1) Ask. Children with more developed language ability may be able to express which kinds of stimulation they find to be aversive. However, it is important to bear in mind that sensory overload often involves multiple sensory channels and it may be difficult (for anyone) to fully explicate the different factors involved. Secondly, it is also important to remember that it may be difficult for a child or adolescent to convey the reason (s) for overload while they are distressed. It may only be afterward, when the immediate distress is alleviated, that the child can reflect on the factor or factors that were distressing.
2) Infer. For children with less developed language ability, we may need to infer sensory factors by observing signs of distress or behavioral changes. This often takes some detective work. Some sensory factors may be obvious (e.g. clear, immediate reactions to loud sound). Other factors, however, may be more subtle. Look for patterns and consistencies.
3) Awareness. Be aware that there are many different sensory channels. In addition to the research base, I find it useful to read first-hand accounts from autistic individuals through books, blogs, and social media postings. These help me to appreciate the many different sources of stimulation that may pose challenges for a child on the spectrum. Of course, sensory profiles are highly individualistic and what causes one person to be distressed may not cause another-but it helps to be aware of the range of possibilities.
What can we do to relieve distress from sensory overload?
1) Prevent or minimize exposure to distressing stimuli. In some cases, you may be able to eliminate or adjust adversive stimulation. Changes to the environment (for example, using more natural lighting, turning down noisy machines, buying soft clothing) can sometimes be of enormous help.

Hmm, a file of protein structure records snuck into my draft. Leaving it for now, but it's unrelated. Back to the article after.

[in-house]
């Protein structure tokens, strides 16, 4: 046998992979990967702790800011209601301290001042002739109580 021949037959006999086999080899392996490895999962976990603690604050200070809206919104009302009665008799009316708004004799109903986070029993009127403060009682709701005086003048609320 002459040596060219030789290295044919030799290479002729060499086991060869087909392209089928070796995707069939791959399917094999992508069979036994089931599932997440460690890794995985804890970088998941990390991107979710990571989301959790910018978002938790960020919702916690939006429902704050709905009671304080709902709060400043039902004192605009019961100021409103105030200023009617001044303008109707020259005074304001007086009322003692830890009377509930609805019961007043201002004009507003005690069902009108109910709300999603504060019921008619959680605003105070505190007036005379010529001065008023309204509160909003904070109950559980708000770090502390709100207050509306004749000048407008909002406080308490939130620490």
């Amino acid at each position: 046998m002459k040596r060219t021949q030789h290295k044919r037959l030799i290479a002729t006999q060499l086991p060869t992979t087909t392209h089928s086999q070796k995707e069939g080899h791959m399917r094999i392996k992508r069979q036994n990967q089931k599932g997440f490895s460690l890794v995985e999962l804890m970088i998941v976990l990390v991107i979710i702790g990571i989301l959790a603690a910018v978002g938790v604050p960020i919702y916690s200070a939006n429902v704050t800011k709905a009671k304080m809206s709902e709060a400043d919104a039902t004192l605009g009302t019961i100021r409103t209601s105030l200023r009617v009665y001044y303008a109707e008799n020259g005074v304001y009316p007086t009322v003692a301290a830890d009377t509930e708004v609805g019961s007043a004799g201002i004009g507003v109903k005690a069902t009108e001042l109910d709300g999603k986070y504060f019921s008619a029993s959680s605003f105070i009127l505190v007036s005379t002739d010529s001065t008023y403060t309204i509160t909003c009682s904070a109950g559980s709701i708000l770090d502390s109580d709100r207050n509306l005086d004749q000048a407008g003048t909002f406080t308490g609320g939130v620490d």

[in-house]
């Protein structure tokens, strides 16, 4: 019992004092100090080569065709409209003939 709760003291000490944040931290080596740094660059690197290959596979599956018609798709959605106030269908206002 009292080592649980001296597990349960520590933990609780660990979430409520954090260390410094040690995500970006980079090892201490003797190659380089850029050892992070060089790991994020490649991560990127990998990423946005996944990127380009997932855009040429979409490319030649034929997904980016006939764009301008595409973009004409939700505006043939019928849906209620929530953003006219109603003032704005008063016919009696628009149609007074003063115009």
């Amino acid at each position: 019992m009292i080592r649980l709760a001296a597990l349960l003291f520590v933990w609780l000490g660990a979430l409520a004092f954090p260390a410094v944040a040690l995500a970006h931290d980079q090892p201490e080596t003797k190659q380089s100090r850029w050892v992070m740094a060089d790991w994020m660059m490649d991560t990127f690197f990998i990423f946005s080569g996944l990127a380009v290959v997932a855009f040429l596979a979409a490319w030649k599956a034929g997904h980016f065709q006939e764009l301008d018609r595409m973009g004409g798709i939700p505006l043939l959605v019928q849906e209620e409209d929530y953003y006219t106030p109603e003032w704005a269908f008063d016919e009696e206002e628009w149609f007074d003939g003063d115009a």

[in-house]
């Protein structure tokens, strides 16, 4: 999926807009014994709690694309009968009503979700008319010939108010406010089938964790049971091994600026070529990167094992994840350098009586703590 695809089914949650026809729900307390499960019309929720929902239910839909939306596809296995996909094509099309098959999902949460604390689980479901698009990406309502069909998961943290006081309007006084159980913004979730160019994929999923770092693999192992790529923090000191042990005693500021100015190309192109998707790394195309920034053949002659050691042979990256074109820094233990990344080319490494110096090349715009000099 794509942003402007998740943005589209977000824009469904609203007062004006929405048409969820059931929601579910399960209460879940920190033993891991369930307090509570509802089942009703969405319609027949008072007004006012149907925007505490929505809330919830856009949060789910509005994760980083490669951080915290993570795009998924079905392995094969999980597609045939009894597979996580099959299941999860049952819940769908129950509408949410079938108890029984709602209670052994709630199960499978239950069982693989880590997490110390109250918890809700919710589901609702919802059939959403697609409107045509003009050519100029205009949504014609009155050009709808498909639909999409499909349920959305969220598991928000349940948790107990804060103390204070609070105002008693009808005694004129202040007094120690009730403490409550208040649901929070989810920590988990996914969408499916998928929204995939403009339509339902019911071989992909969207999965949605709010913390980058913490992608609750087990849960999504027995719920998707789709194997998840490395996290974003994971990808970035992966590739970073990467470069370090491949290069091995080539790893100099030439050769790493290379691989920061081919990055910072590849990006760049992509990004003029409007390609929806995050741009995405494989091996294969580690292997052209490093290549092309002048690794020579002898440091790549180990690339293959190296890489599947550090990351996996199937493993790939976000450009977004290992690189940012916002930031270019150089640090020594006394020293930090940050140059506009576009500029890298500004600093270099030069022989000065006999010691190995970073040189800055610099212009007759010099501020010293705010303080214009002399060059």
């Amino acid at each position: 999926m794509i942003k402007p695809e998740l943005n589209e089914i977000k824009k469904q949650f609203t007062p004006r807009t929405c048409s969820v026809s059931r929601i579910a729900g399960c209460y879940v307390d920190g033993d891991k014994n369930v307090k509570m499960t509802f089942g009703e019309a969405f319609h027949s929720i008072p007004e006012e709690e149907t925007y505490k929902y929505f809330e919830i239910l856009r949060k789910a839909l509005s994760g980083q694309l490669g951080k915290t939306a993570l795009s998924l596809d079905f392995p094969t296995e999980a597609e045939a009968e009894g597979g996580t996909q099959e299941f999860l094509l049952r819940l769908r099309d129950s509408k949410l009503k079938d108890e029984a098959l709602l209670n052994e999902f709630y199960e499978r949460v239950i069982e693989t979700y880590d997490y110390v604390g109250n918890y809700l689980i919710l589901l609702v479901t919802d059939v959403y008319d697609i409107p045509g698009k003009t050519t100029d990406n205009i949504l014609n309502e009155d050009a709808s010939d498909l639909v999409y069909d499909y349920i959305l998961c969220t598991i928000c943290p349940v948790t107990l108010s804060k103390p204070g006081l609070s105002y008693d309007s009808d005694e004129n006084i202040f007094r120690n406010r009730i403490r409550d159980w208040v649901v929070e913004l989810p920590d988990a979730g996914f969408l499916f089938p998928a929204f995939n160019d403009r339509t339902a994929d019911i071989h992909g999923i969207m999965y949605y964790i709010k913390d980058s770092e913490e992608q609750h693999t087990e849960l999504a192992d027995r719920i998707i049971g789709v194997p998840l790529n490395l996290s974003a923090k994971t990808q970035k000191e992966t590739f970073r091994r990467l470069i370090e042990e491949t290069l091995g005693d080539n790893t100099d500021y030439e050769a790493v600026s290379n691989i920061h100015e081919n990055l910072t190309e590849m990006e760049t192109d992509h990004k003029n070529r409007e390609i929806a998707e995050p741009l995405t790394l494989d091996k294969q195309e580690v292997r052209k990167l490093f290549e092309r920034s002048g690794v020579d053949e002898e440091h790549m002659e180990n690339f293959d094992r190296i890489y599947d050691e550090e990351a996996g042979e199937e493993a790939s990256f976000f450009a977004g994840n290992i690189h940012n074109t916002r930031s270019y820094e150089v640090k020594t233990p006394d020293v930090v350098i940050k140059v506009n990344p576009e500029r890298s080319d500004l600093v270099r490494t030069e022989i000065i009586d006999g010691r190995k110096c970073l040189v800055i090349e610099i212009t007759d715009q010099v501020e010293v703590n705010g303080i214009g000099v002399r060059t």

2) Help your child to anticipate challenging situations. Knowing that a potentially distressing event is coming up can help the child to prepare and will help prevent the child from being caught off guard. Although this won’t eliminate distress, it can help both child and support persons to problem solve for getting through the situation.
3) Teach and practice coping and problem solving strategies. It can help to develop strategies for dealing with sensory hypersensitivity. For example, when planning to go to a noisy, crowded event look for quiet areas beforehand. Encourage the child to use (or request to use) these areas as necessary. In addition, relaxation strategies can help to ease the anxiety that may occur in challenging sensory situations (Totally Chill: My Complete Guide to Staying Cool is a stress and anxiety management workbook that I have developed for kids with sensitivities and includes a range of relaxation strategies that children can use when distressed).
4) Work with a professional Occupational Therapist (OT) to develop overall sensory regulation skills. An OT can help to develop a plan that can be used consistently across home and school environments.
Sensory processing problems are prevalent in autism.
Sensory sensitivities can result in significant distress, contribute to challenging behavior, and impede functioning.
Our sensory systems extend beyond the traditional 5 Senses and include balance, movement, and internal sensations (interoception).
Awareness and strategies can help to mitigate the impact of sensory sensitivities.
Ben-Sasson, A., Hen, L., Fluss, R., Cermak, S. A., Engel-Yeger, B., & Gal, E. (2009). A meta-analysis of sensory modulation symptoms in individuals with autism spectrum disorders. Journal of autism and developmental disorders, 39(1), 1-11.
Fiene, L., & Brownlow, C. (2015). Investigating interoception and body awareness in adults with and without autism spectrum disorder. Autism Research, 8(6), 709-716.
Hochhauser, M., & Engel-Yeger, B. (2010). Sensory processing abilities and their relation to participation in leisure activities among children with high-functioning autism spectrum disorder (HFASD). Research in Autism Spectrum Disorders, 4(4), 746-754.